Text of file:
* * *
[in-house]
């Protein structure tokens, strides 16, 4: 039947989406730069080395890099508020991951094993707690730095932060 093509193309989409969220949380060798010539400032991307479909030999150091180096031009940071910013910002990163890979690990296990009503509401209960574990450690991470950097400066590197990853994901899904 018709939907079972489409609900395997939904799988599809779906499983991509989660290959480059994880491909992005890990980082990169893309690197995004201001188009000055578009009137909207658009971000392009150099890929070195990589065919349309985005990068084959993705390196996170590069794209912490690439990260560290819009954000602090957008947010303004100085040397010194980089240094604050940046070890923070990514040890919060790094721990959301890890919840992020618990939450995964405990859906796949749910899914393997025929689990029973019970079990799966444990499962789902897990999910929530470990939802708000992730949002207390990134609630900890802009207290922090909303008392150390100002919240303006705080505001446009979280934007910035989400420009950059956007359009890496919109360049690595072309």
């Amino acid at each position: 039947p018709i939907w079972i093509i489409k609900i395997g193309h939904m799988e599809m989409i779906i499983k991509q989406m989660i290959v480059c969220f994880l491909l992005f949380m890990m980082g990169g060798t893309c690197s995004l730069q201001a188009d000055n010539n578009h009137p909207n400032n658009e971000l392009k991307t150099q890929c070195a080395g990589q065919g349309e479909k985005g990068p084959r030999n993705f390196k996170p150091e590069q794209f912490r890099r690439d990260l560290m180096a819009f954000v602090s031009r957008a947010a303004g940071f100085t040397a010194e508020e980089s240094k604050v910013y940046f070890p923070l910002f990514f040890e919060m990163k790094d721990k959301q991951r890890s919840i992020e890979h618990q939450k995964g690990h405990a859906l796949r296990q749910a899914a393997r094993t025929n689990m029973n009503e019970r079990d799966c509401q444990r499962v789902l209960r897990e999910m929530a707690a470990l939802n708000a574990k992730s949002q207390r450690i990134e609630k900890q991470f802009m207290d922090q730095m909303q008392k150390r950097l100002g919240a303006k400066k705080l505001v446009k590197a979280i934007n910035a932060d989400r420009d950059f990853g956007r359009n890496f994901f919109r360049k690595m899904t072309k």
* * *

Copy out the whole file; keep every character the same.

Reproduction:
[in-house]
């Protein structure tokens, strides 16, 4: 039947989406730069080395890099508020991951094993707690730095932060 093509193309989409969220949380060798010539400032991307479909030999150091180096031009940071910013910002990163890979690990296990009503509401209960574990450690991470950097400066590197990853994901899904 018709939907079972489409609900395997939904799988599809779906499983991509989660290959480059994880491909992005890990980082990169893309690197995004201001188009000055578009009137909207658009971000392009150099890929070195990589065919349309985005990068084959993705390196996170590069794209912490690439990260560290819009954000602090957008947010303004100085040397010194980089240094604050940046070890923070990514040890919060790094721990959301890890919840992020618990939450995964405990859906796949749910899914393997025929689990029973019970079990799966444990499962789902897990999910929530470990939802708000992730949002207390990134609630900890802009207290922090909303008392150390100002919240303006705080505001446009979280934007910035989400420009950059956007359009890496919109360049690595072309």
């Amino acid at each position: 039947p018709i939907w079972i093509i489409k609900i395997g193309h939904m799988e599809m989409i779906i499983k991509q989406m989660i290959v480059c969220f994880l491909l992005f949380m890990m980082g990169g060798t893309c690197s995004l730069q201001a188009d000055n010539n578009h009137p909207n400032n658009e971000l392009k991307t150099q890929c070195a080395g990589q065919g349309e479909k985005g990068p084959r030999n993705f390196k996170p150091e590069q794209f912490r890099r690439d990260l560290m180096a819009f954000v602090s031009r957008a947010a303004g940071f100085t040397a010194e508020e980089s240094k604050v910013y940046f070890p923070l910002f990514f040890e919060m990163k790094d721990k959301q991951r890890s919840i992020e890979h618990q939450k995964g690990h405990a859906l796949r296990q749910a899914a393997r094993t025929n689990m029973n009503e019970r079990d799966c509401q444990r499962v789902l209960r897990e999910m929530a707690a470990l939802n708000a574990k992730s949002q207390r450690i990134e609630k900890q991470f802009m207290d922090q730095m909303q008392k150390r950097l100002g919240a303006k400066k705080l505001v446009k590197a979280i934007n910035a932060d989400r420009d950059f990853g956007r359009n890496f994901f919109r360049k690595m899904t072309k």